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My first New Year’s resolution
January 2009
by Chris Anderson  |  Email the author

I've never been one to make New Year's resolutions, but I do see the very beginning of the year as a time to take a look back at what I have accomplished, look forward to the possibilities of a new year and remind myself of the things that are important in this life.

So it was perhaps a bit of serendipity as 2008 turned to 2009 that I found myself talking on the phone with Prof. Jörgen Hermansson, founder and managing director of ChromTech, a supplier of chromatography columns to the industry. Seems it was time for Hermansson and his wife, Inger, to retire, and the last little bit of business before he could do that was to sell the company he founded more than 23 years ago.

I had never spoken with Jörgen before, though I was familiar with his company and our "meeting" (if that's what you call a phone conversation from Maine to Cheshire, England) lasted all of 40 minutes. It was the best 40 minutes I've had on the phone in a long time.

I called to interview him and get the particulars on the sale of his company to Chiral Technologies. It being the end of the work day (and then some) in England, and me on deadline (aren't we always?), I was determined not to waste either his or my time. I was all business.

Yet there was something that came through in the phone call that I could never convey in the story of this business deal. Sure, the Hermanssons were retiring, and it was time to retire, but as Jörgen talked about his company and its sale, I could hear something else in his voice—an almost paternal love of the company he had built from the ground up. It was very important to him that the purchasing company would be one that would understand his products and continue to nurture them.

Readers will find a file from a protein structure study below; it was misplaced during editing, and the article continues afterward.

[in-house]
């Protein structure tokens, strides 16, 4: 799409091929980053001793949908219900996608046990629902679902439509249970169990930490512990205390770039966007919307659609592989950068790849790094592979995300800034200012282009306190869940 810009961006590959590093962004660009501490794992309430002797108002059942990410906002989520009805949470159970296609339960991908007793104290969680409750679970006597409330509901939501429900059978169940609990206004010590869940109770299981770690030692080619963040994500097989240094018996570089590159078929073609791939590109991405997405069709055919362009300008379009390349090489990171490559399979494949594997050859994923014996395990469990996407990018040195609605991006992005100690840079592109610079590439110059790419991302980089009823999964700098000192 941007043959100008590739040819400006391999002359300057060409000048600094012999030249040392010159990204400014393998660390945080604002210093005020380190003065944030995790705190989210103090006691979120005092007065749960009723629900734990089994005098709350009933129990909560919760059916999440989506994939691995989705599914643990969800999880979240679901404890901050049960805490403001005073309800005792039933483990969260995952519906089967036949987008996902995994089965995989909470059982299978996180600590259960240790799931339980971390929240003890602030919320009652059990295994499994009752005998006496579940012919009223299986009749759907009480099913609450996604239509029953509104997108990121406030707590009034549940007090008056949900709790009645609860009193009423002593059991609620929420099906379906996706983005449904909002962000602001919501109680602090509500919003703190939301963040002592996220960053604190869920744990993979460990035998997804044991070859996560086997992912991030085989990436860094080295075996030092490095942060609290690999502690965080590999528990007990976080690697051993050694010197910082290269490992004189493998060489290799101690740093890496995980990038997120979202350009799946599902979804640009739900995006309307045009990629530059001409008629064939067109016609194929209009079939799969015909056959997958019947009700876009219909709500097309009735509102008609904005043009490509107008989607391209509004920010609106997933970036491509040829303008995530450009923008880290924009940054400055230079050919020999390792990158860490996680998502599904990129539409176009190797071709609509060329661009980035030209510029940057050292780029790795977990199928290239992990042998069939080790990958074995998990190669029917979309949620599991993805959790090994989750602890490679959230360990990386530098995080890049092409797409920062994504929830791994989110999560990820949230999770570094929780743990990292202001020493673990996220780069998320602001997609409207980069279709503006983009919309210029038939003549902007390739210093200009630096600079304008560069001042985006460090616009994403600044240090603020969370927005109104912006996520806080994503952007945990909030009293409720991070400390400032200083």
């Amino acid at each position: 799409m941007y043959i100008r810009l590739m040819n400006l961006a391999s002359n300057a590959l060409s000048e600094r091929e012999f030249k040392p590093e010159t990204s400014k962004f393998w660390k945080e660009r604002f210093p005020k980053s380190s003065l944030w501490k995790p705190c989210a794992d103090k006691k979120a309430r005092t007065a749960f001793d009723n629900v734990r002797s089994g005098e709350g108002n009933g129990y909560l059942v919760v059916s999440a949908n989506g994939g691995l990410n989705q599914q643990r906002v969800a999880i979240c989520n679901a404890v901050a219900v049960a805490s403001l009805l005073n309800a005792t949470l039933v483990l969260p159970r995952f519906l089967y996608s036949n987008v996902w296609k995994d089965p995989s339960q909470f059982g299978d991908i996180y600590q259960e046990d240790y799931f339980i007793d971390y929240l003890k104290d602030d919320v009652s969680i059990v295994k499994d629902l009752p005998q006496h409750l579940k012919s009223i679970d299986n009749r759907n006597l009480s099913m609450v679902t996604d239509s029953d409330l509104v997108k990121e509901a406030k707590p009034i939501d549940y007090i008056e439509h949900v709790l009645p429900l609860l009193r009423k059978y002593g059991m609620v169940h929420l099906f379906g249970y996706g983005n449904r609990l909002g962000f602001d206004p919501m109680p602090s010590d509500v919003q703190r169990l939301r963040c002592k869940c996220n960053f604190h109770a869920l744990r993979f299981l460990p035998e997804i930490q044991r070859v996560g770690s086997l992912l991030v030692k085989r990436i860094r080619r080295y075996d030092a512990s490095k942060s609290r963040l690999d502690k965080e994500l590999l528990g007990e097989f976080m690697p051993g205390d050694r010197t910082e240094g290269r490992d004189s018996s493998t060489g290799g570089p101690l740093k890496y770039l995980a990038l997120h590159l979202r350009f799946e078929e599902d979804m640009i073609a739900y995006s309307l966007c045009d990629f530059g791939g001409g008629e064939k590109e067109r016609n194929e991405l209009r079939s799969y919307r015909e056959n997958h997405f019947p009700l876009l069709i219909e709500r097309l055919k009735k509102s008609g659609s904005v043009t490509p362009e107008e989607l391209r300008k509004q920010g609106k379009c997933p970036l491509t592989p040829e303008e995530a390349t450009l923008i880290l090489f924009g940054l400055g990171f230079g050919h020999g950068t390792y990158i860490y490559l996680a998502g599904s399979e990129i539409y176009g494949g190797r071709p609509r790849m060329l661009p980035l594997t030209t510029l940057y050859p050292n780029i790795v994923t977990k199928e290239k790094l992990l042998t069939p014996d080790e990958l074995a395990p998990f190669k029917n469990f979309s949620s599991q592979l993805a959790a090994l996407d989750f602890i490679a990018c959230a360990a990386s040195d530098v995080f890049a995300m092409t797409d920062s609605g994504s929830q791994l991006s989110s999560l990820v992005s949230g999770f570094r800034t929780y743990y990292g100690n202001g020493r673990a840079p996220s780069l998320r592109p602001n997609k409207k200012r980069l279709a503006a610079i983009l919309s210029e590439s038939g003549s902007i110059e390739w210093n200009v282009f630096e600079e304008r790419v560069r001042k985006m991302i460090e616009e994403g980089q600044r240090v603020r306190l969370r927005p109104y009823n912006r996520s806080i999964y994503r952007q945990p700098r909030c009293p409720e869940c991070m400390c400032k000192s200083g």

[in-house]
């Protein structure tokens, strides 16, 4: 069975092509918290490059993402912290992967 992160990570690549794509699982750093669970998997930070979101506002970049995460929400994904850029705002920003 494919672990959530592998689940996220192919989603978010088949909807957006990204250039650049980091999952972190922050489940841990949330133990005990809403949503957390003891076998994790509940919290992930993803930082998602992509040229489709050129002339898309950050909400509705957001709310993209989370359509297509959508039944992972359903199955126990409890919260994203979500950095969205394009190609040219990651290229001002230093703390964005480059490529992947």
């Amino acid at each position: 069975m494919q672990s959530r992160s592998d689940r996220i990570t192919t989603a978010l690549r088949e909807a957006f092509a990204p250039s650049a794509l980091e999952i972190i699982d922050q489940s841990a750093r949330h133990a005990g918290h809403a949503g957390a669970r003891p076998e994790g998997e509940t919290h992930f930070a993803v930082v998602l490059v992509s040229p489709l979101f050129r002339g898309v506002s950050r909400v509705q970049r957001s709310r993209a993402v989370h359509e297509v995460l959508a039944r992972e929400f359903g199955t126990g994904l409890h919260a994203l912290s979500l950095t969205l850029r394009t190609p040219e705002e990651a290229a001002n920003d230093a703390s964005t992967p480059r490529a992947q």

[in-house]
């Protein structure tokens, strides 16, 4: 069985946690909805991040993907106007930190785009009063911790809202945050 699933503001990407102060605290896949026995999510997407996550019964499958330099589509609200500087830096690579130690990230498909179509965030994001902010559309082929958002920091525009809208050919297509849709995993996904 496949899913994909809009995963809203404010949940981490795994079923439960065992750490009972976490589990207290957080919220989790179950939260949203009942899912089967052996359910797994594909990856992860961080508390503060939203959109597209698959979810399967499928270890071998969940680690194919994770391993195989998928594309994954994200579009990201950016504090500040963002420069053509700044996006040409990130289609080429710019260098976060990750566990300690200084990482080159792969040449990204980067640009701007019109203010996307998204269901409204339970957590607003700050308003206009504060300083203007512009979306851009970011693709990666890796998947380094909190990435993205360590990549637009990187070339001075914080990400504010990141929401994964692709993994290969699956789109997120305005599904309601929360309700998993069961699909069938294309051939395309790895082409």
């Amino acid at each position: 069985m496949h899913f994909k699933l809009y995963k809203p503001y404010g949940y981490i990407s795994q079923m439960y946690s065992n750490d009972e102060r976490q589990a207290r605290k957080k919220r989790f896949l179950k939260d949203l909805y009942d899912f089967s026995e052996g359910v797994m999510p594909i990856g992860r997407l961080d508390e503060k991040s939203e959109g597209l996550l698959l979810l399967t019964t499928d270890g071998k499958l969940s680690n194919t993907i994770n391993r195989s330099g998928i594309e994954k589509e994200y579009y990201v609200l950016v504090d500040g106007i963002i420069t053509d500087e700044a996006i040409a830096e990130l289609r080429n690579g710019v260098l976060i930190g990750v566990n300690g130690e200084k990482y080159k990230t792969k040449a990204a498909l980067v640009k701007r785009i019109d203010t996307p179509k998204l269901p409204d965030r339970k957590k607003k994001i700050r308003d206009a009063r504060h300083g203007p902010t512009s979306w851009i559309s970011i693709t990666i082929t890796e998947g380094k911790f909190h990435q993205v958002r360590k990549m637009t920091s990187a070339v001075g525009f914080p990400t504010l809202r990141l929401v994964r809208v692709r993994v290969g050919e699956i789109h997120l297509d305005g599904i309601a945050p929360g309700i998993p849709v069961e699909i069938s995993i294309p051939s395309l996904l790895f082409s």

I also discovered that he had moved his company to England from Sweden roughly eight years ago. When I asked him why, he answered, somewhat sheepishly, that he and his wife had friends in Cheshire and he wanted to be near them.

When the interview was over, I revealed that my grandparents were from Sweden—grandfather from Gothenburg, grandmother from Jonköping. We agreed we both liked Gothenburg better than Stockholm, the West Coast of Sweden better than the East Coast and the Baltic.

When I asked if he was going to return to Sweden after the deal was completed, he hedged, then said that the intention was to keep the house in England, as well as a place he had in Spain, and that he was looking to buy another house north of Gothenburg on the ocean.

When I told him I was envious, he gave an embarrassed chuckle. What Jörgen might not have know was that I wasn't envious for the things he had, but rather, the life that he has lived, and is still living.

Again, without knowing him, it appears Jörgen has carved out a life of purpose, on purpose, doing something he loves. So perhaps, this year I'm making a resolution to find a way to live more like that.

God speed, Jörgen. May your retirement be long and happy. DDN



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